What to Know
- Gov. Andrew Cuomo has announced the first 10 winners of his new full four-year scholarship vaccine incentive program for New Yorkers age 12 to 17; 40 more full rides will be raffled off in the next four weeks
- Both NYC and state are reporting their lowest positivity rates since that metric started to be reported; Mayor Bill de Blasio plans to launch an in-school vaccine pilot at Bronx schools later this week
- In New Jersey, which is also reporting its lowest daily COVID fatalities in some time, a new poll finds Black and Latino registered voters are more likely to say they'll get vaccinated now than 4 months ago
New York City has long said that when it comes to vaccinations, it will go wherever the people are in order to reach them. Starting this week, that means school.
Mayor Bill de Blasio announced Wednesday the city will open vaccination sites at four schools in the Bronx on Friday as part of a pilot program to more expeditiously reach kids age 12 to 17. It will expand to all five boroughs in the next few weeks, de Blasio said. He's partnering with the unions to get the job done.
These schools will launch the pilot Friday, with vaccine sites open from 10 a.m. to 6 p.m. through the weekend, the mayor's office said:
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- Bronx Writing Academy: 270 E. 167th St.
- JHS Jordan L. Mott: 270 E. 167th St.
- JHS 118 William W. Niles: 577 East 179th St.
- MS 180 Dr. Daniel Hale Williams: 750 Baychester Ave.
With millions of more kids in New York City having become eligible for vaccination in just the last three weeks since the CDC authorized Pfizer's regimen for emergency use to those 12+, de Blasio says the five boroughs are "doubling down" on outreach to those kids, their parents and their pediatricians.
It's working, according to the mayor, and with just a few weeks before school wraps for the summer, now is the time to take advantage of the centralized location. De Blasio said Thursday he's also planning youth vaccination parties for kids, parents, pediatricians and others to get the information they need and answer questions.
Nearly 120,000 New York City kids age 12 to 17 have gotten at least one dose so far, de Blasio said, which is about 23% of the city's population in that age range and surpasses the national average (22%) for the same group, the mayor noted.
"We are doing something here that's working and we want to build on it and go farther especially in the neighborhoods hard-hit by COVID," de Blasio said, which is why he's first rolling out the in-school vaccine pilot to a few Bronx schools. "This is a way of finding the best approach and then applying it more broadly."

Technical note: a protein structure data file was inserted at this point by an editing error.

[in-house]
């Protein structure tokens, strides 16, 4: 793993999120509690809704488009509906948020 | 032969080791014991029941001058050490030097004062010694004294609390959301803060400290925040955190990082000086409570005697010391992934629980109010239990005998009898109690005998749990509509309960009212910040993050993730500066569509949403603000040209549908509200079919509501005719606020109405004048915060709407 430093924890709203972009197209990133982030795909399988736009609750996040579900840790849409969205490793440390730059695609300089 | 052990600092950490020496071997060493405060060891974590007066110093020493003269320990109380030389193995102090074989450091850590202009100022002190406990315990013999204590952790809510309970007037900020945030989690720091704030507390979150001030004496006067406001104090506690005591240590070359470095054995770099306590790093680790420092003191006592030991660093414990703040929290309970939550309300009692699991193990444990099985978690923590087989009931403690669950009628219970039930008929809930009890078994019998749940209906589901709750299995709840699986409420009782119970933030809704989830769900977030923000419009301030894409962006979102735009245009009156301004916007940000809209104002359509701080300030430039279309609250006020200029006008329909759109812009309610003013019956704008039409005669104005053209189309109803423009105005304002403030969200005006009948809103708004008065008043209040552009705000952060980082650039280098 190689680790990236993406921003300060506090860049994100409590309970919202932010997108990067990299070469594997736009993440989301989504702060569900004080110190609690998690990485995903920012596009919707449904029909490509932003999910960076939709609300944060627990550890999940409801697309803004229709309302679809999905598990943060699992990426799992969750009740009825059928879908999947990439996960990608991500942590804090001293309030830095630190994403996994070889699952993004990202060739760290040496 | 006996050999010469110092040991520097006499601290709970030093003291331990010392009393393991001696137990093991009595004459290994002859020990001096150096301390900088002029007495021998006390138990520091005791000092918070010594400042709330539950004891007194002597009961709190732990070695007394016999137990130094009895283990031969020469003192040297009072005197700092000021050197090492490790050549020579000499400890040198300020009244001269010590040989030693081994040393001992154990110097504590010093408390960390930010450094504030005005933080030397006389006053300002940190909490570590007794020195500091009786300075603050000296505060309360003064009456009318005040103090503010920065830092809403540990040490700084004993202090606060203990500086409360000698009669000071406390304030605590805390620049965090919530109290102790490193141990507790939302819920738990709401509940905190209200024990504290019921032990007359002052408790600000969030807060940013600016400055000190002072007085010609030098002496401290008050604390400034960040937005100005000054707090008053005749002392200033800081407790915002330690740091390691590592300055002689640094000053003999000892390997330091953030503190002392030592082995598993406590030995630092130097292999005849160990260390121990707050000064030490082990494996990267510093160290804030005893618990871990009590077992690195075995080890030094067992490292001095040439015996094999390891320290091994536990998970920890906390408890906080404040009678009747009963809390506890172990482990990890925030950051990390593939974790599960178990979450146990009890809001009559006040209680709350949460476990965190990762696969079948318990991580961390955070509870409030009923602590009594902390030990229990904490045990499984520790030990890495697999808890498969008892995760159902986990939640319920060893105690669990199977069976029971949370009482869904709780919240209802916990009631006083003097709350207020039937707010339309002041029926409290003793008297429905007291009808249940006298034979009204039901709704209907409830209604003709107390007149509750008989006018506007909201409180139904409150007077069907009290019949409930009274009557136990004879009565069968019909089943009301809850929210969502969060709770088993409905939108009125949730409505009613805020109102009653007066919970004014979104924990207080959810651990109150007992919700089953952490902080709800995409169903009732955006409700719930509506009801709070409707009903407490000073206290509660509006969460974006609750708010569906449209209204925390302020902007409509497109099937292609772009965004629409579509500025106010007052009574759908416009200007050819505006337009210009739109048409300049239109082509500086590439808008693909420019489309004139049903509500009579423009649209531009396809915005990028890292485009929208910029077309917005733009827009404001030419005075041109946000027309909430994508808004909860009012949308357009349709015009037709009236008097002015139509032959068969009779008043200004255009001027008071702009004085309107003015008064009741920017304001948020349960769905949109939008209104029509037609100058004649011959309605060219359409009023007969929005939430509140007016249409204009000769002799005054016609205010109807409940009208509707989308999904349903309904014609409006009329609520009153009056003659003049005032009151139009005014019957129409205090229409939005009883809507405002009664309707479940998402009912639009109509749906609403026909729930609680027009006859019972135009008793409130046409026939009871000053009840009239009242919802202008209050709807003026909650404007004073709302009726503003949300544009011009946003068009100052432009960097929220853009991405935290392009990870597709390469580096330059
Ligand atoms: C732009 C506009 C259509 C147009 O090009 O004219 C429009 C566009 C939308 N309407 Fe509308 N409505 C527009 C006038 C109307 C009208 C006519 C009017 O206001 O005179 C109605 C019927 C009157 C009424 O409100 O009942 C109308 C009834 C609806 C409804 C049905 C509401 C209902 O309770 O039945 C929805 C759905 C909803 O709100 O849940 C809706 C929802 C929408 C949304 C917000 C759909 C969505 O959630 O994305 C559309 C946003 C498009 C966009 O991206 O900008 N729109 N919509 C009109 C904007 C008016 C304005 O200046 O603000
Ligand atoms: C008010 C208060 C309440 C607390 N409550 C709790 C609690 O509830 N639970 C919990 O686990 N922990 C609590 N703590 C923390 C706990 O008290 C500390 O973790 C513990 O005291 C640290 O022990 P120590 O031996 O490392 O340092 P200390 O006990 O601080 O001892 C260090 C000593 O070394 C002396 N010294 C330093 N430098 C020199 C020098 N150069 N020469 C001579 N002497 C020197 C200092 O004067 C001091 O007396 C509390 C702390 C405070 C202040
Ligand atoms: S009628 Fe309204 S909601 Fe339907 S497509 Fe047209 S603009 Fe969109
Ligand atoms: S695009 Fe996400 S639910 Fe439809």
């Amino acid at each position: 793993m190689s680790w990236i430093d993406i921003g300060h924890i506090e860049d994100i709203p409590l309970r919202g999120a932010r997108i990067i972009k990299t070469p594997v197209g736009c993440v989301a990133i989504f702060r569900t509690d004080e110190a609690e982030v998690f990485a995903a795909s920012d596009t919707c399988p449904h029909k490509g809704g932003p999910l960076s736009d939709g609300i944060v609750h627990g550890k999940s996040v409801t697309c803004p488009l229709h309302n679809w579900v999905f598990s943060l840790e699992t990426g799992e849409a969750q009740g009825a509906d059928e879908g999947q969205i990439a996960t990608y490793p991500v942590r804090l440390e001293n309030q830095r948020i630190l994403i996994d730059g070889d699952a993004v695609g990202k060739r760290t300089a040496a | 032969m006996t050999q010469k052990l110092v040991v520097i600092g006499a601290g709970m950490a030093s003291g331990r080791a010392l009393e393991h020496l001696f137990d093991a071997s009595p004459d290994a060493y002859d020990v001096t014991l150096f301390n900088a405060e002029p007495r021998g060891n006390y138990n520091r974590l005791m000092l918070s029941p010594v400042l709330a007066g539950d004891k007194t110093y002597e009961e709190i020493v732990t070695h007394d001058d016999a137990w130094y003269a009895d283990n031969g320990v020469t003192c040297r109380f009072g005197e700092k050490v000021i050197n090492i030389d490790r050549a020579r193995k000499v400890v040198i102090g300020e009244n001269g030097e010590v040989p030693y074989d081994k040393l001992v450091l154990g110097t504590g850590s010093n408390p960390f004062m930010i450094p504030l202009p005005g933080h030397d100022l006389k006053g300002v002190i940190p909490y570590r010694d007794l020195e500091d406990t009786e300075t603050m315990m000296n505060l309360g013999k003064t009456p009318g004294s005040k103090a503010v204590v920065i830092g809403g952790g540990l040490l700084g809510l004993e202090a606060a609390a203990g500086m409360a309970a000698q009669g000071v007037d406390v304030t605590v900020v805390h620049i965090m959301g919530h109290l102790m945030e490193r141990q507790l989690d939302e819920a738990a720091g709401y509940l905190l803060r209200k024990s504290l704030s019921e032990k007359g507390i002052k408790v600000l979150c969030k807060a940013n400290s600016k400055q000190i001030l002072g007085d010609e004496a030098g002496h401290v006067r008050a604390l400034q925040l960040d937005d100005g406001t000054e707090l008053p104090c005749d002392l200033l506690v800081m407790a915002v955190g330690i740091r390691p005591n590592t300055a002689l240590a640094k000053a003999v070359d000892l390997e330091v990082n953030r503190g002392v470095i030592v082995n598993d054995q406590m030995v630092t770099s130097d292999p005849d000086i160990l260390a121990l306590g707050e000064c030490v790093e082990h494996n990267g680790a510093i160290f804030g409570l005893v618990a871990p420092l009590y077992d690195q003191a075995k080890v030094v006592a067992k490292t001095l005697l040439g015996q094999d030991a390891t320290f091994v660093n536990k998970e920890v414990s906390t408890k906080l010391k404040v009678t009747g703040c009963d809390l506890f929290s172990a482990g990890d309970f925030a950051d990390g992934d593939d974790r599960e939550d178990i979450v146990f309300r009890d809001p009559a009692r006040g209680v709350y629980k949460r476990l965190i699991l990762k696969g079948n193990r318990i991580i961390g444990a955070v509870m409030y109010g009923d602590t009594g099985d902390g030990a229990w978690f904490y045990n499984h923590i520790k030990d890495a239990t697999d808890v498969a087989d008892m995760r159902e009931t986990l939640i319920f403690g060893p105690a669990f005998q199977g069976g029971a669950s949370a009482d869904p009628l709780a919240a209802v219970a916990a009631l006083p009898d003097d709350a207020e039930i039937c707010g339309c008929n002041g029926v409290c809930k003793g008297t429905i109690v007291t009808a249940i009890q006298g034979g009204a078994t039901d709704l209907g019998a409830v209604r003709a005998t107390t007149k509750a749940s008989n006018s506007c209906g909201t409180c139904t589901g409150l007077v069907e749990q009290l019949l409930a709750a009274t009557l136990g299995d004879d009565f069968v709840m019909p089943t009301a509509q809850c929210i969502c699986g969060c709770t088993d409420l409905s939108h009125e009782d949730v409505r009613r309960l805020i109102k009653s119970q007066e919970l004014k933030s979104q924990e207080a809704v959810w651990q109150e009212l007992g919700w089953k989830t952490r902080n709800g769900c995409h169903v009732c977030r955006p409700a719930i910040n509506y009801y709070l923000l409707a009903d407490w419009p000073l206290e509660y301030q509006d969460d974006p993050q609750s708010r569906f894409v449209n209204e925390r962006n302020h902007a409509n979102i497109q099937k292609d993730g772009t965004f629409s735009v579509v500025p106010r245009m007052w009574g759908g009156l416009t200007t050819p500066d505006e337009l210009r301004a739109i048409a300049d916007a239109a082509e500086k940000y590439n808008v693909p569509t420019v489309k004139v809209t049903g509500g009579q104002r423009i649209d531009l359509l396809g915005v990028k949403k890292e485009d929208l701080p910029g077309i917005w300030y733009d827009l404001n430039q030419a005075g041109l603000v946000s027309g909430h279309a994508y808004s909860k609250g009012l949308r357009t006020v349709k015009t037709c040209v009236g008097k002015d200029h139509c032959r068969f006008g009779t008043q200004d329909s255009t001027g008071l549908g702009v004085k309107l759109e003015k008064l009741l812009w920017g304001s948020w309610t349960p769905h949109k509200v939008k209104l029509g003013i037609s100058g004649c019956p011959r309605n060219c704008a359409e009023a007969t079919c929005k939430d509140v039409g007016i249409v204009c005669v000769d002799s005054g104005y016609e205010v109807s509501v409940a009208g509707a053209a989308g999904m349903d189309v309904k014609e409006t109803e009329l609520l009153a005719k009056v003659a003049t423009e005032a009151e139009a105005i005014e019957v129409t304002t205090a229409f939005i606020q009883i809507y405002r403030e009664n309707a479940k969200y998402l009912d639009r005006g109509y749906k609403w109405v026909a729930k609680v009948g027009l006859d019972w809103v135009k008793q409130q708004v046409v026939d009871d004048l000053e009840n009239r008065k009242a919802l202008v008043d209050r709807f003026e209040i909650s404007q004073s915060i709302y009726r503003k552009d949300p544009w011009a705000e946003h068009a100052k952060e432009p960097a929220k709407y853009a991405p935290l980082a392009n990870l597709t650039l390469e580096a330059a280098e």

To reach kids a bit older, de Blasio said Thursday that a new "Shots and shots" program will send mobile vaccine buses to nightlife areas. The buses have already visited Bushwick, Astoria, the Lower East Side, Bronx Night Market and Inwood and will head to downtown Brooklyn and the West Village Thursday and Friday nights.
Also on Wednesday, the mayor announced the opening of the New York Aquarium vaccine site, the latest addition to the city's already vast repertoire of providers. With the reopening comes yet another incentive for parents to bring their kids age 12 and up: Those who do earn a free ticket to a future visit at the iconic aquarium.
The Bronx Zoo and American Museum of Natural History offer similar perks. Walk-ins are accepted as well as appointments, which has been the norm for all city and state-run sites for weeks now as officials look to boost vaccination rates.
Not sure how the process works? Check out our handy tri-state vaccine site finder and FAQs here
New York City and New Jersey Vaccine Providers
Click on each provider to find more information on scheduling appointments for the COVID-19 Vaccine.
Data: City of New York, State of New Jersey • Nina Lin / NBC
"Parents are really responding to this. It is a joy to bring your kid someplace they love, get them vaccinated, know they're healthy and know they'll get to enjoy that wonderful location again," de Blasio said.
The new incentives come as New York has the lowest seven-day average positivity rate in the nation, according to Gov. Andrew Cuomo. After 58 consecutive days of decline, the state is now at a rate of just .64 percent, Cuomo said. That still-declining number will allow more events to return, and allow more people to attend those kind of events.
The Mets will be expanding full capacity sections for fully vaccinated fans to 90 percent of the stadium starting on June 11, enabling more than 32,000 to attend games. Also returning will be one of the biggest events in the car world each year: the New York Auto Show at the Javits Center. America's first and largest auto show will dedicate nearly a full floor to electric vehicles this year, and will be made available at pre-pandemic attendance levels from Aug. 20-29.